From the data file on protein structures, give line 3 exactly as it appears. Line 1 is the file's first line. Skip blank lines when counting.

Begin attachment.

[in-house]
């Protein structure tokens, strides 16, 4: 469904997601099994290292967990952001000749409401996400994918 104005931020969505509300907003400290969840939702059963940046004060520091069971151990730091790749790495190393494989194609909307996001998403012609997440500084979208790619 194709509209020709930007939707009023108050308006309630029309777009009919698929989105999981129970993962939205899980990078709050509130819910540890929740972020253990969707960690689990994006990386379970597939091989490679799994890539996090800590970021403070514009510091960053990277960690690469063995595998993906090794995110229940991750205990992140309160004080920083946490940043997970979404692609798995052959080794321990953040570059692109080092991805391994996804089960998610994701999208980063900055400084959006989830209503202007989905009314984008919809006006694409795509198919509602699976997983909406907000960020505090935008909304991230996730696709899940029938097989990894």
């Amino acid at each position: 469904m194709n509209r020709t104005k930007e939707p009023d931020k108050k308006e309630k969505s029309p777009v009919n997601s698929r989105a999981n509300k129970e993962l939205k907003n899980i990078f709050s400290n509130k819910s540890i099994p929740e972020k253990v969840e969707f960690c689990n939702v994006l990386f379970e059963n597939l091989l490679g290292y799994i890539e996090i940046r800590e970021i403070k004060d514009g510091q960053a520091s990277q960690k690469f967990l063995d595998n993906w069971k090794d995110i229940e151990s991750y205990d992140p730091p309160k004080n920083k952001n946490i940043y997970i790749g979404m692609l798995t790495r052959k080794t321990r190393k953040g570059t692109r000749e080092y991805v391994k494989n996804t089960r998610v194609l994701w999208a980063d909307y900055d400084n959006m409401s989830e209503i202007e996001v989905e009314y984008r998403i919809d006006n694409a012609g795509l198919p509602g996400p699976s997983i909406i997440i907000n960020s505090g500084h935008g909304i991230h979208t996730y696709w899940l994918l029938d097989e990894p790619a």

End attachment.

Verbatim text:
């Amino acid at each position: 469904m194709n509209r020709t104005k930007e939707p009023d931020k108050k308006e309630k969505s029309p777009v009919n997601s698929r989105a999981n509300k129970e993962l939205k907003n899980i990078f709050s400290n509130k819910s540890i099994p929740e972020k253990v969840e969707f960690c689990n939702v994006l990386f379970e059963n597939l091989l490679g290292y799994i890539e996090i940046r800590e970021i403070k004060d514009g510091q960053a520091s990277q960690k690469f967990l063995d595998n993906w069971k090794d995110i229940e151990s991750y205990d992140p730091p309160k004080n920083k952001n946490i940043y997970i790749g979404m692609l798995t790495r052959k080794t321990r190393k953040g570059t692109r000749e080092y991805v391994k494989n996804t089960r998610v194609l994701w999208a980063d909307y900055d400084n959006m409401s989830e209503i202007e996001v989905e009314y984008r998403i919809d006006n694409a012609g795509l198919p509602g996400p699976s997983i909406i997440i907000n960020s505090g500084h935008g909304i991230h979208t996730y696709w899940l994918l029938d097989e990894p790619a």